Posted: September 30, 2022
Children have returned to the classrooms, but the effects of the pandemic’s mental health crisis still linger. To help educators, counselors and others address students’ needs, Let's Talk Interactive, Inc. (LTI), a leader in customizable telehealth solutions, The Hargan Group, and the American Telemedicine Association brought together an expert panel on student mental health.
The webinar features the following panelists:
The Honorable Eric Hargan, Former Deputy Secretary, U.S. Department of Health and Human Services, 2018-2021; Acting Secretary, U.S. Department of Health and Human Services, 2017.
Dr. Elinore McCance-Katz, former Assistant Secretary for Mental Health and Substance Use and head of the Substance Abuse and Mental Health Services Administration, 2017-2021.
Elliott Vice, Director of Health Policy & Government Regulations, Faegre Drinker, Policy Advisor for American Telemedicine Association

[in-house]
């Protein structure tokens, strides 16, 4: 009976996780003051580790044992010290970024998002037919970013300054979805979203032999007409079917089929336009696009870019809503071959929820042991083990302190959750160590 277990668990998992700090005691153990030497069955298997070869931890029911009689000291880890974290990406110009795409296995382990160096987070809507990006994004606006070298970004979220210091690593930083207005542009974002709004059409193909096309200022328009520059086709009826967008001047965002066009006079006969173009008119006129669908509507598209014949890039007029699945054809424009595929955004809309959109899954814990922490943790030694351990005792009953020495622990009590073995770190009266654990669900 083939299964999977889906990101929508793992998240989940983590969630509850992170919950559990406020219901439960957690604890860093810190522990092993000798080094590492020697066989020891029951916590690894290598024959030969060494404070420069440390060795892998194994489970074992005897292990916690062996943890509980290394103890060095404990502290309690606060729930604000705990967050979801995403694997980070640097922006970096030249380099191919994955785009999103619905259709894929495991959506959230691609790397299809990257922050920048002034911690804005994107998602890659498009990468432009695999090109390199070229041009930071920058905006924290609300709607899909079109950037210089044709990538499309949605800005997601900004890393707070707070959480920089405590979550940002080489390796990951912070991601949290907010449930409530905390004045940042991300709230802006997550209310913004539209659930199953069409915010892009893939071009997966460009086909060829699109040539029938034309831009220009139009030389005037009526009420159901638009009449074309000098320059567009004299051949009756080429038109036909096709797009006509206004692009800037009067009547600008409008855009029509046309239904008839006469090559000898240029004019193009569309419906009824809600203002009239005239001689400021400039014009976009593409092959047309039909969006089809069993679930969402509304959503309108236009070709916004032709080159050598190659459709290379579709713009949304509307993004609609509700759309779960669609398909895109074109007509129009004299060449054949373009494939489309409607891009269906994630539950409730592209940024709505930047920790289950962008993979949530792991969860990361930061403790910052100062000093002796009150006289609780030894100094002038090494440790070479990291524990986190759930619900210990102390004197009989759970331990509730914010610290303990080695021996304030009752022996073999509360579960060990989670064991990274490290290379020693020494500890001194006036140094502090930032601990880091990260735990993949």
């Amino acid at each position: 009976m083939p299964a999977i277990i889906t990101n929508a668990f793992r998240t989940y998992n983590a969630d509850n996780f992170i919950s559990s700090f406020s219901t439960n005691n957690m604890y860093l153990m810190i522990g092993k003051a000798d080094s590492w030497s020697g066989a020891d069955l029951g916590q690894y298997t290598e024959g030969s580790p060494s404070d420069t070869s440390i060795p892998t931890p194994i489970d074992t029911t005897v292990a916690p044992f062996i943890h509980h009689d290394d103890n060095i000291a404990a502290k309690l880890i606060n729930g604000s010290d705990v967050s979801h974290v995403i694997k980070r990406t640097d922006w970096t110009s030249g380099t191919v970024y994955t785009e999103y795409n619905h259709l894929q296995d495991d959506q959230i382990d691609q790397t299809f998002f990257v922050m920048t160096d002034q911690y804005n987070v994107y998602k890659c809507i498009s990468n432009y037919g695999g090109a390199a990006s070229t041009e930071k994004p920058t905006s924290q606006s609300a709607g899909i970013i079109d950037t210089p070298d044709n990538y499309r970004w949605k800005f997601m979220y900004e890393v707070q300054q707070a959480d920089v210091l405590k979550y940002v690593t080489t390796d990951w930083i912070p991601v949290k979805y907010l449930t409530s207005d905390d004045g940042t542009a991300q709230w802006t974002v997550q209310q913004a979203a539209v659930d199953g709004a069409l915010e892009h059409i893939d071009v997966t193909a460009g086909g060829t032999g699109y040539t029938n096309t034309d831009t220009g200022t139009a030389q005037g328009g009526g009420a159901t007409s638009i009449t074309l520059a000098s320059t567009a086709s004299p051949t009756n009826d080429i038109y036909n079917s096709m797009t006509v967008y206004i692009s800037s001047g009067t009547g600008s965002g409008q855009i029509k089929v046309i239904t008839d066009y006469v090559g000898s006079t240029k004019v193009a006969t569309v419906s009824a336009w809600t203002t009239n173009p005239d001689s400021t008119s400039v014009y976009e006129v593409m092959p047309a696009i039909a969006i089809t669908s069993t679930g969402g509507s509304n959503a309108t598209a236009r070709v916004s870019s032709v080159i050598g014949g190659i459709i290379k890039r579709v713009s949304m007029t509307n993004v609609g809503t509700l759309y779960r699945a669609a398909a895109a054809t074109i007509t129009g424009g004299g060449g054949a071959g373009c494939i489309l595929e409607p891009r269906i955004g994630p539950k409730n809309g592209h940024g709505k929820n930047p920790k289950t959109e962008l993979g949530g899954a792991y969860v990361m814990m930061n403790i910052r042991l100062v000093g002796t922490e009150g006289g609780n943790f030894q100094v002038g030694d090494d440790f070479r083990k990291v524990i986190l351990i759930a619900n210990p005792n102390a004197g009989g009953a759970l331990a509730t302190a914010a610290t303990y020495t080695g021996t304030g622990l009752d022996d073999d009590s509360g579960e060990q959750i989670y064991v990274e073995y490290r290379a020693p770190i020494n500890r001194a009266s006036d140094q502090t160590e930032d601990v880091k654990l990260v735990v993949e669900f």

Ms. Kathy Ireland, internationally known advocate for addressing the needs of women and children.
Arthur Cooksey, CEO of Let’s Talk Interactive, moderated the discussion.
The speakers provided a detailed assessment of the state of children’s mental health before and after the pandemic, and outlined measures such as telemedicine technology, which can provide better mental health care to children regardless of their location or access to healthcare facilities.
“The importance of resources like telehealth is underscored by concerns with the mental health crisis that has endured in our nation post-pandemic,” Cooksey said. He noted a Centers for Disease Control study of over 7,700 adolescents showed high rates of mental health problems during the pandemic: 44% of young people reported feeling sad and hopeless, while 20% considered suicide and 9% actually made a suicide attempt.
Secretary Hargan gave an overview of how leaders viewed this problem and the steps taken to address the mental health crisis during the pandemic. “We knew very early in the pandemic that the restrictions that were taken to mitigate the spread of the disease, its morbidity and mentality, were going to take a toll on the mental health of Americans,” he said. “The group that has suffered the most, in many ways, is our children.”